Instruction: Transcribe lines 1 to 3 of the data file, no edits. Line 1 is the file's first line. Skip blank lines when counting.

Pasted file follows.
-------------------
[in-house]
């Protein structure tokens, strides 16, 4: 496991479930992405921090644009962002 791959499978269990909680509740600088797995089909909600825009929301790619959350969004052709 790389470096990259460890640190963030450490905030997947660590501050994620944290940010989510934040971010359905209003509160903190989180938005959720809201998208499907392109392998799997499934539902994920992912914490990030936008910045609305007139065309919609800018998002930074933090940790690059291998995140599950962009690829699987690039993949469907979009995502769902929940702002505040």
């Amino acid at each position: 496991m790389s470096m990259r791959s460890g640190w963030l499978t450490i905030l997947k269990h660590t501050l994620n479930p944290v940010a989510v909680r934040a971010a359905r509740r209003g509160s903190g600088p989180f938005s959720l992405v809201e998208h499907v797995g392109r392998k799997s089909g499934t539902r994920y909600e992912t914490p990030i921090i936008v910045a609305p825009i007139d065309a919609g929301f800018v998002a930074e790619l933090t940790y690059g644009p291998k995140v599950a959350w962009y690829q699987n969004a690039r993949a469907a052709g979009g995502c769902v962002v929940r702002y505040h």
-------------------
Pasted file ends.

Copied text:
[in-house]
């Protein structure tokens, strides 16, 4: 496991479930992405921090644009962002 791959499978269990909680509740600088797995089909909600825009929301790619959350969004052709 790389470096990259460890640190963030450490905030997947660590501050994620944290940010989510934040971010359905209003509160903190989180938005959720809201998208499907392109392998799997499934539902994920992912914490990030936008910045609305007139065309919609800018998002930074933090940790690059291998995140599950962009690829699987690039993949469907979009995502769902929940702002505040």
């Amino acid at each position: 496991m790389s470096m990259r791959s460890g640190w963030l499978t450490i905030l997947k269990h660590t501050l994620n479930p944290v940010a989510v909680r934040a971010a359905r509740r209003g509160s903190g600088p989180f938005s959720l992405v809201e998208h499907v797995g392109r392998k799997s089909g499934t539902r994920y909600e992912t914490p990030i921090i936008v910045a609305p825009i007139d065309a919609g929301f800018v998002a930074e790619l933090t940790y690059g644009p291998k995140v599950a959350w962009y690829q699987n969004a690039r993949a469907a052709g979009g995502c769902v962002v929940r702002y505040h």